Funny how some things are cyclical. Again, I’m hearing reporters question whether or not there’s money to be made in journalism. And again, I’m wondering why reporters feel the need to undermine themselves. Why not just come up with an explanation for why your job is essential to our democracy? Why not say something like this?
Journalists are a lot like teachers. In any other society, they’d be highly paid and highly trained. They’d be the best we’ve got, because they’re the ones educating us and keep us informed.
But we don’t live in one of those societies right now. In America, teachers aren’t highly paid, and journalists wish they had the kind of financial security that teachers have. We live in a society that places less value on information, because it’s too easily accessible. The truth can be fudged. The facts can be altered. This is the first democratic society that doesn’t see legitimate, verified information as important to its existence.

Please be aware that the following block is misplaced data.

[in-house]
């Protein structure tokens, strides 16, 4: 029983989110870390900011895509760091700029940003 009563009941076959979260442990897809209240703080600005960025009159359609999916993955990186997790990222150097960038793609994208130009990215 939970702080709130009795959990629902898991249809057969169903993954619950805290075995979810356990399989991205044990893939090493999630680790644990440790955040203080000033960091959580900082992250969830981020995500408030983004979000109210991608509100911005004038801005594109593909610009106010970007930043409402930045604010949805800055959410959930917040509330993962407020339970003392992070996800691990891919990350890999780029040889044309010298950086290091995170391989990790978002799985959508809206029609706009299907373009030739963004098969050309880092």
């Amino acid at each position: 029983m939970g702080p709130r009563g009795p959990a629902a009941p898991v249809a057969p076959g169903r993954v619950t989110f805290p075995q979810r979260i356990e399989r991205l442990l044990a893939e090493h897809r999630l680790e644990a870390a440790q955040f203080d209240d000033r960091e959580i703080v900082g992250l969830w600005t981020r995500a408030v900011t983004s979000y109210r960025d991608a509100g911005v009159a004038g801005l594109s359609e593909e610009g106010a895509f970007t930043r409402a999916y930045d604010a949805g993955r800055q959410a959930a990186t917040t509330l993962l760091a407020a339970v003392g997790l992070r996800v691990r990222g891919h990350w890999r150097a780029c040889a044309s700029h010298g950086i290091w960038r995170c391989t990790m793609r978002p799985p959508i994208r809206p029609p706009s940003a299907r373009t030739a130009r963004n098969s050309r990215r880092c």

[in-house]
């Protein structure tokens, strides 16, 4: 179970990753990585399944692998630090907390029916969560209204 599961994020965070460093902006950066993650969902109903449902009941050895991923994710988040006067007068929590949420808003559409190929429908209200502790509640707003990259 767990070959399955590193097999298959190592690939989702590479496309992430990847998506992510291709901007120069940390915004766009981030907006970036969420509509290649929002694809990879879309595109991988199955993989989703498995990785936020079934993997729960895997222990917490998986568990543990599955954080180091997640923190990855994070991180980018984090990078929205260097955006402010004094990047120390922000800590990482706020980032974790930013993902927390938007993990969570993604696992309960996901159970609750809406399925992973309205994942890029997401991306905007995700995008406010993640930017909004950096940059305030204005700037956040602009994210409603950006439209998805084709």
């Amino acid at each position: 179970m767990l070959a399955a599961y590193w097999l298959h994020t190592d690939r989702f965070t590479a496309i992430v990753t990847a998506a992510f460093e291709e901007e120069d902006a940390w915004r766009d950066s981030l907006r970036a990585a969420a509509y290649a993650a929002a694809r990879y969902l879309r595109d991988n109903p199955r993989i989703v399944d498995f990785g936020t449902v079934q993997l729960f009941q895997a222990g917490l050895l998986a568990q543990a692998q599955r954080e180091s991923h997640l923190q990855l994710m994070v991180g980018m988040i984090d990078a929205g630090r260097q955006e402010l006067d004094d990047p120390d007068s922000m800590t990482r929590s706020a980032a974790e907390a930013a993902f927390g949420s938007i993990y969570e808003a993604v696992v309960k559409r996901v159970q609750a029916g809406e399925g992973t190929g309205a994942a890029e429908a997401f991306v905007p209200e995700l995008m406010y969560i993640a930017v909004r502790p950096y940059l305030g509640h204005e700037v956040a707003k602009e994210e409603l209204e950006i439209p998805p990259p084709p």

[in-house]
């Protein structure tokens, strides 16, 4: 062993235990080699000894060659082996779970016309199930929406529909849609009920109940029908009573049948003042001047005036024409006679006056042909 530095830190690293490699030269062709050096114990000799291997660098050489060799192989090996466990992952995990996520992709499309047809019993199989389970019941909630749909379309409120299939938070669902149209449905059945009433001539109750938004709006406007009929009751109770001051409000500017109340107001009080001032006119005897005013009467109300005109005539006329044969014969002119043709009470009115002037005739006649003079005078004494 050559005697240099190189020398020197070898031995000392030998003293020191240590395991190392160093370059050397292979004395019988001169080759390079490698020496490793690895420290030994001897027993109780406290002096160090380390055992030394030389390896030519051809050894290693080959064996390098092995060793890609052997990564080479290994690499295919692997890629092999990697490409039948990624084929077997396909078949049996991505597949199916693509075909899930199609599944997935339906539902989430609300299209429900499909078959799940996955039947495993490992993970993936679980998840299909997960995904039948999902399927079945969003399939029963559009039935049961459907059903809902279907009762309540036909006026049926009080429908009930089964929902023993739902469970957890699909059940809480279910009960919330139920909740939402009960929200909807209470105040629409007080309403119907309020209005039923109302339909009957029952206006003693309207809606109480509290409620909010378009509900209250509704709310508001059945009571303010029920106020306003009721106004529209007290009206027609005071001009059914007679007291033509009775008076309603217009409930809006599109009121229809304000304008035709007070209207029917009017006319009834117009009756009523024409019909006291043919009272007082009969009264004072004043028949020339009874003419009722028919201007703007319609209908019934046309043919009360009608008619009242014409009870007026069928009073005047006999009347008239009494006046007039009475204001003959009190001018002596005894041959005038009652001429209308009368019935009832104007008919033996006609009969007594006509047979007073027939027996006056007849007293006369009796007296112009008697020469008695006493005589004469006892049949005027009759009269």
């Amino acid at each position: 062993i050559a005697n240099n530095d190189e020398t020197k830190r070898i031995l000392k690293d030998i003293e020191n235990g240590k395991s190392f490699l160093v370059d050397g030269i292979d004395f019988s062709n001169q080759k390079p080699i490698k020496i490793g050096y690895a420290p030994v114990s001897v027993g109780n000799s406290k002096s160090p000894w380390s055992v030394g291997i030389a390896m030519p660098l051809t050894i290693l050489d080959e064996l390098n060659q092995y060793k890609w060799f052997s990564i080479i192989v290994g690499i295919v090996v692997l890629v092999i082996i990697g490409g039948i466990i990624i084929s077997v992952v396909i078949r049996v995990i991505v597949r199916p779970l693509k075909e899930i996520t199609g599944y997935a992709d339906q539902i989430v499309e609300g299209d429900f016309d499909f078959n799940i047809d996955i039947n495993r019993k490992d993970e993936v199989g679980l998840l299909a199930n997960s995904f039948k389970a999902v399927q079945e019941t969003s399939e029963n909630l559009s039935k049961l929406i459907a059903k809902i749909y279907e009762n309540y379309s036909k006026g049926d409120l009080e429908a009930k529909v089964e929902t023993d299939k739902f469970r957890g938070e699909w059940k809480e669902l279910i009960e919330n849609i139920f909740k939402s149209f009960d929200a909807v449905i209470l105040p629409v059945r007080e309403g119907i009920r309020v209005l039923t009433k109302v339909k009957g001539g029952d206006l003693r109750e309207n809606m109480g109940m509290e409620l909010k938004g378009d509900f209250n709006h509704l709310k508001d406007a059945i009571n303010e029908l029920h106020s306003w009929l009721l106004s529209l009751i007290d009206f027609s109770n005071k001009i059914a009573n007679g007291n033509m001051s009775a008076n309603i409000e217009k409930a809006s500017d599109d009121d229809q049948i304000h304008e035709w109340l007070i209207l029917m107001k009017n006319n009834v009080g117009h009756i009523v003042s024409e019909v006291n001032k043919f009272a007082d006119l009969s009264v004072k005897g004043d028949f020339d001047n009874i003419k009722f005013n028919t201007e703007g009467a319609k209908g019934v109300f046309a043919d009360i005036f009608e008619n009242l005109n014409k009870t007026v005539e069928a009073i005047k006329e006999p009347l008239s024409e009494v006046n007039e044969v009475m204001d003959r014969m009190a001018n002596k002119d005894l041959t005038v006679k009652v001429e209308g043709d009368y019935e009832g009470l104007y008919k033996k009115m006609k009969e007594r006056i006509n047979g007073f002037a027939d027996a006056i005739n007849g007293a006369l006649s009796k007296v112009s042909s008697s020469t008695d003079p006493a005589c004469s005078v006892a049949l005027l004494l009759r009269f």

Don’t believe me? Turn on cable news for a minute. That’s all you’ll need.
Right now, Wikileaks is releasing thousands of pages of information about what the United States government is doing. But even the news organizations reporting about it can’t get simple details right, and others news organizations are spending time openly attacking transparency. The stories will be easily available, but they won’t be read. (Except, maybe, for the one about the wild wedding in Russia. It’s very TMZ.)
Our society is supposed to be built on being highly informed. We’ve got apps that tell us where to save $.03 on gasoline, but we don’t have nearly the same instinct to seek out truth. How can we live in an interconnected world that sees facts as irrelevant?
So the question is: Do you want to live in a society that does value truth? Because good reporting is just like everything else in our society: if you value it, you’re going to have to pay for it.